Audiobook Review: Night Train by David Quantick
I received a review copy from the publisher. This does not affect the contents of my review and all opinions are my own.
Mogsy’s Rating: 2 of 5 stars
Genre: Horror, Mystery
Series: Stand Alone
Publisher: Blackstone Publishing
Length: 8 hrs and 50 mins
Narrator: Eilidh Beaton
It’s interesting that on the cover of this one there is a blurb from Neil Gaiman, because Night Train actually feels like a story Gaiman could have written and that his fans would like. And I definitely mean that as a compliment.
However, despite the wildly imaginative concepts in this darkly eccentric horror, the style was simply not for me. To put it plainly, this book was just straight-up weird. So weird, I wouldn’t even know how I would go about summarizing the story, but here goes nothing. As the novel opens, a young woman wakes up on a train surrounded by corpses. She can’t remember who she is or how she got there, but decides to adopt the name Garland based on the name patch stitched to the uniform-like clothing she finds herself wearing.
As the train continues to hurtle through a nightmarish alien landscape, Garland soon discovers the presence of other passengers, who are just as frightened and confused as she is. As a group, they all decide to work together to make sense of their situation, beginning their exploration of the train by going from car to car. But instead of answers, they only find more strangeness, like bizarre creatures and pocket worlds of surreal and impossible environments. There is no rhyme or reason to the things they experience, as everything on their mysterious train seems to defy the laws of the real world.
I think I realized fairly early on that Night Train wasn’t for me, but I persisted anyway, hoping the story would start making sense. And in a very surface-level way, a rough framework of a plot did begin emerging after a certain point, but unfortunately, the disjointed and abstract structure of the book didn’t change one bit. Needless to say, I felt untethered and lost amidst all this ambiguity, and I struggled as a result.
That said, I will give this book some major points for humor, which was an element I did not expect in this strange dark tale. Clearly, the author used the laughs to emphasize the surrealism of it all, and I have to say he did with great effect. We mostly have the characters to thank for this, as well as the crackling dynamics that resulted from throwing together a group of confused strangers on a train from hell. The characters themselves were well-written, even the couple of those with personalities that were deliberately exaggerated or over-the-top. It made for some hilarious dialogue and lighter moments that left me howling.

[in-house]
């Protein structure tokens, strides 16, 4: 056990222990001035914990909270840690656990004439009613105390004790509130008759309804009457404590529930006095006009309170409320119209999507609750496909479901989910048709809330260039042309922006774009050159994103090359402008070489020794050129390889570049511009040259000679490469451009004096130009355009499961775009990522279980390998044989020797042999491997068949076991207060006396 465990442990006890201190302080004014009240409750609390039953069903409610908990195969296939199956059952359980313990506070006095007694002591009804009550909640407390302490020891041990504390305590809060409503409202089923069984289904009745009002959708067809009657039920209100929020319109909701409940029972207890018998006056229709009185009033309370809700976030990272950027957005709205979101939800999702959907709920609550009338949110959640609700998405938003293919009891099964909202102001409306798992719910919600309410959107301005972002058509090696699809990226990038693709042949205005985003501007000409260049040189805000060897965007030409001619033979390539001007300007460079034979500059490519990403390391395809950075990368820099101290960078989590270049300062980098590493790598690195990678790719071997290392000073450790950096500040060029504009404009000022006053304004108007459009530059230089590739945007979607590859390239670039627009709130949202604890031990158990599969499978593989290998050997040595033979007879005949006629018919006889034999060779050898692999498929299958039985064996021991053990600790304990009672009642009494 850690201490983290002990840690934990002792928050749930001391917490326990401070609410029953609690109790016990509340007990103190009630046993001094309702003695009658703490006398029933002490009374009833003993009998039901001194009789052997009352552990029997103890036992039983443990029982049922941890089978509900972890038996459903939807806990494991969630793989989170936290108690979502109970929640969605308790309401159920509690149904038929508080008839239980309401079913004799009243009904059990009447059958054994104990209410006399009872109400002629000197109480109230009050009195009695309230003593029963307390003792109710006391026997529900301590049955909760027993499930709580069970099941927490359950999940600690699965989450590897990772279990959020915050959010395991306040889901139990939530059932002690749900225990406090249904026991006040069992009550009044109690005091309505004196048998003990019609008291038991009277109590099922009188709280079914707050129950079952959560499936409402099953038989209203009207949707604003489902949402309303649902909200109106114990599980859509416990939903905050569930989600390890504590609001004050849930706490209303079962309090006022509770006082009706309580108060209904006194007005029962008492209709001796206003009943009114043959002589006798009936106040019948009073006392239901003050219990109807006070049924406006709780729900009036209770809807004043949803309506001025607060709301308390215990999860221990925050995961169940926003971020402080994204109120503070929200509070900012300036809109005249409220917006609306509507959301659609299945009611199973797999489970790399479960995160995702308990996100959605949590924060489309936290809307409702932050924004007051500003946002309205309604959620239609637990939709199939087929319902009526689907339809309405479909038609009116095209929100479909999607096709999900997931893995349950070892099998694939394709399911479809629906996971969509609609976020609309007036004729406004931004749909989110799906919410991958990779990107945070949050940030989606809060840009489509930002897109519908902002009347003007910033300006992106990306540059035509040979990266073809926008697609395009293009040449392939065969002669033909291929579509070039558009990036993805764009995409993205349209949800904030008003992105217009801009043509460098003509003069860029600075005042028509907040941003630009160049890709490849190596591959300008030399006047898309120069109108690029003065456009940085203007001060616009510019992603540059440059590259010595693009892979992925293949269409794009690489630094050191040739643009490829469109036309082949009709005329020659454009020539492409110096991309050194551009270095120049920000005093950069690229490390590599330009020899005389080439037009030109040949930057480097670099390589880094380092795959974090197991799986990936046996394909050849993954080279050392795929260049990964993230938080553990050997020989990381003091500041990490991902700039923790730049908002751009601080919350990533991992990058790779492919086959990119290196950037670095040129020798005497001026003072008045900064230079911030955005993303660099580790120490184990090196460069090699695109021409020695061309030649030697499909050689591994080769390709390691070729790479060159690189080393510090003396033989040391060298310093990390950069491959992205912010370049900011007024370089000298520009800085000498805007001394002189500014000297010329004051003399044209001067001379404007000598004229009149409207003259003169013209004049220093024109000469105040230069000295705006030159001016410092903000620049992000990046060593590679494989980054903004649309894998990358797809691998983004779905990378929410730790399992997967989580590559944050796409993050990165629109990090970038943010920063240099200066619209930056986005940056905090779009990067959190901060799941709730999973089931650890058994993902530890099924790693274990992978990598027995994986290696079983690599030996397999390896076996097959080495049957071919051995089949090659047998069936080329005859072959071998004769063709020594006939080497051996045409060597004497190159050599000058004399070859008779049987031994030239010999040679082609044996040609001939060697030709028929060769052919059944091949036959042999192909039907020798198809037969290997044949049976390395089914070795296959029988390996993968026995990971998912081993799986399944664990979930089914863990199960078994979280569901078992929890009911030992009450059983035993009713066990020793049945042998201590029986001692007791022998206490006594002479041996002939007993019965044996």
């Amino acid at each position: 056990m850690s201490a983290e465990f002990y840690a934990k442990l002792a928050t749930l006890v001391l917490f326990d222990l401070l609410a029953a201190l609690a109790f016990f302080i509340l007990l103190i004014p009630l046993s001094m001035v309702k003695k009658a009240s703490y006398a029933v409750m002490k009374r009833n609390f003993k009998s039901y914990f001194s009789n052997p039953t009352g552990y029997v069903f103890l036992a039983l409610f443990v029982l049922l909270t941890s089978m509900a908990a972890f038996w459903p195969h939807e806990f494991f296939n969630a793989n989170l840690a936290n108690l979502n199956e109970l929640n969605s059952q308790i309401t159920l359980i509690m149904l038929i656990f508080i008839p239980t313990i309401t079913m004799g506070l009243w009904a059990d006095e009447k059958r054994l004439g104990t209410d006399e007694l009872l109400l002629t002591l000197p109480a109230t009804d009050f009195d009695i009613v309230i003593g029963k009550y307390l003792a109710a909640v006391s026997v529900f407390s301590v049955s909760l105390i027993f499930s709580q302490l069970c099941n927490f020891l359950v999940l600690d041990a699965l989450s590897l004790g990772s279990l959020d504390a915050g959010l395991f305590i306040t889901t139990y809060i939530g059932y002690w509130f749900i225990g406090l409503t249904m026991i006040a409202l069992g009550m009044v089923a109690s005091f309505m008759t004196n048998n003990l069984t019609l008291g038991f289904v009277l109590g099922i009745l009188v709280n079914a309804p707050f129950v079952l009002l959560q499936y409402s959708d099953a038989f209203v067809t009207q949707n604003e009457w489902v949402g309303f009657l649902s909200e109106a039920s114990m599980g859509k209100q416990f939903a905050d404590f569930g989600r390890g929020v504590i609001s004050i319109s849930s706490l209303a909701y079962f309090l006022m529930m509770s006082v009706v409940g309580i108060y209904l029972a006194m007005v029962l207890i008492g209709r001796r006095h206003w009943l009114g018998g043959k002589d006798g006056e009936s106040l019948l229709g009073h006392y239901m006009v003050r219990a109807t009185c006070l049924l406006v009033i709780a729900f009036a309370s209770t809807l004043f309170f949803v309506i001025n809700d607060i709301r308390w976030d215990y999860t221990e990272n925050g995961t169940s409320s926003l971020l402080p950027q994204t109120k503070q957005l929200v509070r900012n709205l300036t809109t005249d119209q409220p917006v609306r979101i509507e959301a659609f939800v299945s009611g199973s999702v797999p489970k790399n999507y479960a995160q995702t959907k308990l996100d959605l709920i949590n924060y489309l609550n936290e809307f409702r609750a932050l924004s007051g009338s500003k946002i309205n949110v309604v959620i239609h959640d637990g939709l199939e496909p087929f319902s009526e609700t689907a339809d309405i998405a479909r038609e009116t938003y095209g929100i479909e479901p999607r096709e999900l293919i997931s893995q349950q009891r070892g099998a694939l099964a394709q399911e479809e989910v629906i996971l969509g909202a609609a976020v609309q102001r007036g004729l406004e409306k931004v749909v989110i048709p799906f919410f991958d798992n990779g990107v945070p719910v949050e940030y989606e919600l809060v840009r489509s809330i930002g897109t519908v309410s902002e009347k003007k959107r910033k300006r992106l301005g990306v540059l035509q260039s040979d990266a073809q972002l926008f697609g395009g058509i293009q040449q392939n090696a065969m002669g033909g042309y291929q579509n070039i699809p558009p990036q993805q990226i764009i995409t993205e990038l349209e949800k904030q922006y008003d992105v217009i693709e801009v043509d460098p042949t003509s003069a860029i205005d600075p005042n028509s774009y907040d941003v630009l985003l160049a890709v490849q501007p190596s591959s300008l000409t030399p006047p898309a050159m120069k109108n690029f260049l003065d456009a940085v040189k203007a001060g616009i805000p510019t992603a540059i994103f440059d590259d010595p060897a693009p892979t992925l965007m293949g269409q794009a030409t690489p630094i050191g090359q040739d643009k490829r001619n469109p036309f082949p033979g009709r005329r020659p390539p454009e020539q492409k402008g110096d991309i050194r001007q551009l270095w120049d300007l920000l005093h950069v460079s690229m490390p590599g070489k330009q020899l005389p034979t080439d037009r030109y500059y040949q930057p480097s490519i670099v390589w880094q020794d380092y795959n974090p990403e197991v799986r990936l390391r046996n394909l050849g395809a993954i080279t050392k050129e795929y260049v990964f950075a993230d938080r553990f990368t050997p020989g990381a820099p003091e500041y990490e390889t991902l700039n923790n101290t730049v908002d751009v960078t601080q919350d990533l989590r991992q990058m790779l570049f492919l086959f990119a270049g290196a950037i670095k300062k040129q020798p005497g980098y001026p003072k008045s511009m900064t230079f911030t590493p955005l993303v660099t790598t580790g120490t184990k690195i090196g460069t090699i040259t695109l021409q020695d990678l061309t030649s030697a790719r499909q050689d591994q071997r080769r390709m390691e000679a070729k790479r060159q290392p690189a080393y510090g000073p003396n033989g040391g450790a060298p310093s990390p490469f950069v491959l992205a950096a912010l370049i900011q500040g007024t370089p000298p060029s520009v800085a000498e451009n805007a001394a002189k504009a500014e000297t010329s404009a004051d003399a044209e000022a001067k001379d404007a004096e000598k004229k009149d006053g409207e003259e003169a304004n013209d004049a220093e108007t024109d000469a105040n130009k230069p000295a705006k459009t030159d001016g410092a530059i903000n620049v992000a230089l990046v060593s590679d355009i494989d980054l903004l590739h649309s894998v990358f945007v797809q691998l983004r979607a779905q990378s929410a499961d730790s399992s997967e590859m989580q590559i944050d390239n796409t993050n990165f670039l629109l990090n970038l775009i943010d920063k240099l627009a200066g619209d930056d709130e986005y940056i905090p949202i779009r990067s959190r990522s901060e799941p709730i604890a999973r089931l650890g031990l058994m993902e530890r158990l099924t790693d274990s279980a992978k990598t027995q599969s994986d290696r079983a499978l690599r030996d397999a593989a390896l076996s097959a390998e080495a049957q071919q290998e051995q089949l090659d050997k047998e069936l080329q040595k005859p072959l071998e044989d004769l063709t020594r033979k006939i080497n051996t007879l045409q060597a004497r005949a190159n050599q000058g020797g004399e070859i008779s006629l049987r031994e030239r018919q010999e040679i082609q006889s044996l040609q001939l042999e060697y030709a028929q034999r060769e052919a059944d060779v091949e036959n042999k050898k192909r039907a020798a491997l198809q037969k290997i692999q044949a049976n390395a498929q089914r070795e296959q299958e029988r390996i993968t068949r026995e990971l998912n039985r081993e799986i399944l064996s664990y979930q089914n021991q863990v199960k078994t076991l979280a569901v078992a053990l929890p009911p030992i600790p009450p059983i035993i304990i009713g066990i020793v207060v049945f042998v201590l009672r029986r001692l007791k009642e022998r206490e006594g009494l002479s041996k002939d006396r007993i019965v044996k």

But while the humor might have alleviated some of the frustration I felt from the confusing storyline, I couldn’t say I really enjoyed the book overall. In addition to the muddled plot, the overall mystery also dragged somewhat, ironically because the author kept ramping up the chaos by dropping our characters into increasingly crazy and nonsensical situations without giving up any solid answers. Bottom line, I can only put up with being left in the dark and going in circles for so long until I begin to lose my shit.
Ultimately, Night Train was not the book I expected, though I’m glad I plowed on if nothing else to experience the humor. But as a story, it simply felt too fragmented and confusing, leaving me lost for most of the time. That being said, I’m sure the book will find an audience. If you’re a fan of postmodern dark horror with a good dose of the weird and surreal, you may enjoy this.
Audiobook Comments: The narrator has a rather strong accent, one which made me listen the audio of Night Train on a slower speed setting than normal, at least until I could get used to her voice and pronunciations. But other than that, I found no issues with narration or production, had a good listen.